The Mitsuboshi Kaidou or the ‘Three-Star Road’ refers to the area that connects Matsumoto through to Kanazawa with a string of star-studded attractions, including the incredible Nagano area, that make this one of the most interesting routes to travel in Central Honshu.
The Three-Star Road features destinations that have attained three stars in the Michelin Green Guide Japan and some of the most important cultural properties in the country. Getting between them is simplified with the ‘Three-Star Route Option Ticket (one way),’ a discounted bus pass that allows foreign visitors to travel the Mitsuboshi Kaidou over seven days. At just ¥5,500 (about $52 USD) for adults and half price for kids, this economical one-way ticket takes the guesswork out of how to get from A to B.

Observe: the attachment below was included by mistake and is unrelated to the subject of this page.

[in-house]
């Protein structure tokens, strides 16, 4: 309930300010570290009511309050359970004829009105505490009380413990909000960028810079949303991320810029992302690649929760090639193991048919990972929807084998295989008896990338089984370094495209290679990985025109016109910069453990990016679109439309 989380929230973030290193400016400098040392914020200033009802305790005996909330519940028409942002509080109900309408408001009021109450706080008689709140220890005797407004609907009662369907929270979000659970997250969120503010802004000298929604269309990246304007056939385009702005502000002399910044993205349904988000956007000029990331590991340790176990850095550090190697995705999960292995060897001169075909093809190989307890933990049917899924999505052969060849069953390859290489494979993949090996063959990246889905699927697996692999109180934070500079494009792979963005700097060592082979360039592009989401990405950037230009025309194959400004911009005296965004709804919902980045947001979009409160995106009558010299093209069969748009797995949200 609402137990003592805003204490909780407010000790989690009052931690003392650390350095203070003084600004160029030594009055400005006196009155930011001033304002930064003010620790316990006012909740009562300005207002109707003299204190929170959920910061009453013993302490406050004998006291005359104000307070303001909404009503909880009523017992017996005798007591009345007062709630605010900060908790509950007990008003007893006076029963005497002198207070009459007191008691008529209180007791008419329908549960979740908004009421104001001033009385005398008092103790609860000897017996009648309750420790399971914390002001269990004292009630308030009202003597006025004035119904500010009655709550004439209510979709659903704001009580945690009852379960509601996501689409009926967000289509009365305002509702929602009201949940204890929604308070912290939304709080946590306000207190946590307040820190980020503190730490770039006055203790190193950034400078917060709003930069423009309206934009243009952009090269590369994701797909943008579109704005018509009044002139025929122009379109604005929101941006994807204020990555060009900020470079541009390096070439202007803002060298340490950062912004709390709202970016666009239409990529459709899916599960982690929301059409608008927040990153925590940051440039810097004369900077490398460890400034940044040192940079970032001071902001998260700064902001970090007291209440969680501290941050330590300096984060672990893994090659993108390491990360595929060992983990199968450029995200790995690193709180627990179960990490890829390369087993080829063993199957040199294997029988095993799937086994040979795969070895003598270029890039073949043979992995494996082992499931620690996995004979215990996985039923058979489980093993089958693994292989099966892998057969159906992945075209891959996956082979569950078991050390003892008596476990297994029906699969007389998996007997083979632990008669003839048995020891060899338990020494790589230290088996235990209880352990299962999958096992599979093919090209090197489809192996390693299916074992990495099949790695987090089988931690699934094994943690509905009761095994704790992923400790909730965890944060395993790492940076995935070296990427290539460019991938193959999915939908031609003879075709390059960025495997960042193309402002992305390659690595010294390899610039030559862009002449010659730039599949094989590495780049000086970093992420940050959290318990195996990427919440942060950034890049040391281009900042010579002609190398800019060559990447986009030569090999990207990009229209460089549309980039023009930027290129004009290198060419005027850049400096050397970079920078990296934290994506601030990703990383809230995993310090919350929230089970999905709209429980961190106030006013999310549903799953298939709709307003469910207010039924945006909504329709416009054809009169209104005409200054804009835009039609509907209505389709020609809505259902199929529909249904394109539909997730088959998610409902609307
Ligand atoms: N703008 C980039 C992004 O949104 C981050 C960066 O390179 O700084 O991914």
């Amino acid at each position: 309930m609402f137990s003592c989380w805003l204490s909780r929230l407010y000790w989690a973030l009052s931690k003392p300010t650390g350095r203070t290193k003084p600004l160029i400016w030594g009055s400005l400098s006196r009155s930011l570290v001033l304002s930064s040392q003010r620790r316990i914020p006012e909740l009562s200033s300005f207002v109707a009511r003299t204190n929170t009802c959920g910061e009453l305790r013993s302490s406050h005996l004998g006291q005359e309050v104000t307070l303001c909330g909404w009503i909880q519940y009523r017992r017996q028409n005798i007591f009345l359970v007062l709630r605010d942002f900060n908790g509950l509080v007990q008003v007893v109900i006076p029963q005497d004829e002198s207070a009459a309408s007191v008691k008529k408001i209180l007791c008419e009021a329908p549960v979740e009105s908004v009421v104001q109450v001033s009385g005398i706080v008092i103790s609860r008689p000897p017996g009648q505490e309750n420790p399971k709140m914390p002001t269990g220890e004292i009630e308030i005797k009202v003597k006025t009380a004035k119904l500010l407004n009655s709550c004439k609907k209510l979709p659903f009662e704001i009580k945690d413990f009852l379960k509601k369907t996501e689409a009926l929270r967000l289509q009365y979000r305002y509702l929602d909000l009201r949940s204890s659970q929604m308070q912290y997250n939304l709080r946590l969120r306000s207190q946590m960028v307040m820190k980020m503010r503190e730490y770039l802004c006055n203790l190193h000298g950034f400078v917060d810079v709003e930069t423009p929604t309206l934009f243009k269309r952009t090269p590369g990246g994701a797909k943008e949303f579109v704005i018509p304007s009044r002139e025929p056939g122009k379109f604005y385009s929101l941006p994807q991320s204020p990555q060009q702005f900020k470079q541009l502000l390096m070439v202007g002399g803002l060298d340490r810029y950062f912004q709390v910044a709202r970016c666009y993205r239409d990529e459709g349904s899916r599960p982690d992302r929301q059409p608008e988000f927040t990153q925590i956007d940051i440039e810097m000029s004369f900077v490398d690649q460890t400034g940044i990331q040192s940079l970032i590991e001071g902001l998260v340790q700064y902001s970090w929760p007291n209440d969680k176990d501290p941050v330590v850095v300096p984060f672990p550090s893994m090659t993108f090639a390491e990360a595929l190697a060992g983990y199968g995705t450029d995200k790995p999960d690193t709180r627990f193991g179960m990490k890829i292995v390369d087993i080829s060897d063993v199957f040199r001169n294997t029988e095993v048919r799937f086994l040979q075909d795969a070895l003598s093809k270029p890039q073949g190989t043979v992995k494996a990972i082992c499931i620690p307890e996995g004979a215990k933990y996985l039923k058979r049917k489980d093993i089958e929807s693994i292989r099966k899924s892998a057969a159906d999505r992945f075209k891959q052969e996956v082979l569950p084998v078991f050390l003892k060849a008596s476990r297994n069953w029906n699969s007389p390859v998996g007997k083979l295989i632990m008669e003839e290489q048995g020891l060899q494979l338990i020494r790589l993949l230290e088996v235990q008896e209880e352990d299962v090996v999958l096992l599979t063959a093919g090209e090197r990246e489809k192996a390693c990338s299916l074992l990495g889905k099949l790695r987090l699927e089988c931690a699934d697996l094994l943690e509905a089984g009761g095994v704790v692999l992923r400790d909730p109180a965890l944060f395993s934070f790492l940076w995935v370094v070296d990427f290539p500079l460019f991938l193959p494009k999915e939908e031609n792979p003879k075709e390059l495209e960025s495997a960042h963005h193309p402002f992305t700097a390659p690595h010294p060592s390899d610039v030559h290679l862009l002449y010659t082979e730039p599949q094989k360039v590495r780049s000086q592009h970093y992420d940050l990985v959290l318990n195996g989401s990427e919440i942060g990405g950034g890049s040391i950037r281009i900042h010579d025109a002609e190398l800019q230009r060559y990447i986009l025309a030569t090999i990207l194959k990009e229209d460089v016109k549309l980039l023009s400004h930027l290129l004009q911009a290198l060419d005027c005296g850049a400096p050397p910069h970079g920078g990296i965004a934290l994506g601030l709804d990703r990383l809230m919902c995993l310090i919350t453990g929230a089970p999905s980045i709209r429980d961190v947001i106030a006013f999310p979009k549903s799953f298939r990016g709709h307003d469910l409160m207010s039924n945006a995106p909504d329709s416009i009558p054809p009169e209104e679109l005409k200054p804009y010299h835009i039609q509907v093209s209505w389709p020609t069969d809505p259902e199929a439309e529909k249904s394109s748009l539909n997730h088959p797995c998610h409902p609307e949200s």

Whether it’s your first time in Japan and you want to get off the most well-worn tourist route, or you’re wanting to delve deeper into traditional Japan, here’s what awaits you on the Three-Star Road.
A trip to Matsumoto is well worth it just to see its impressive Matsumoto Castle. While many of Japan’s castles have been fully or partially rebuilt as a result of war, fire or modernization efforts, Matsumoto Castle is one of just twelve original castles that exist in Japan today.
A designated National Treasure, Matsumoto Castle’s wooden keep is the oldest surviving such structure in the country, dating back to around 1593-1594. The contrast between the black-coloured castle and the whiteness of the snow-capped Japan Alps behind is striking.
Today the castle is a welcoming landmark that looks stunning in all seasons and is a famous spot for cherry blossom viewing in the spring. The best way to enjoy Matsumoto Castle is to venture inside during the day and come back to the grounds at night to view it spectacularly lit up and reflected in the moat below.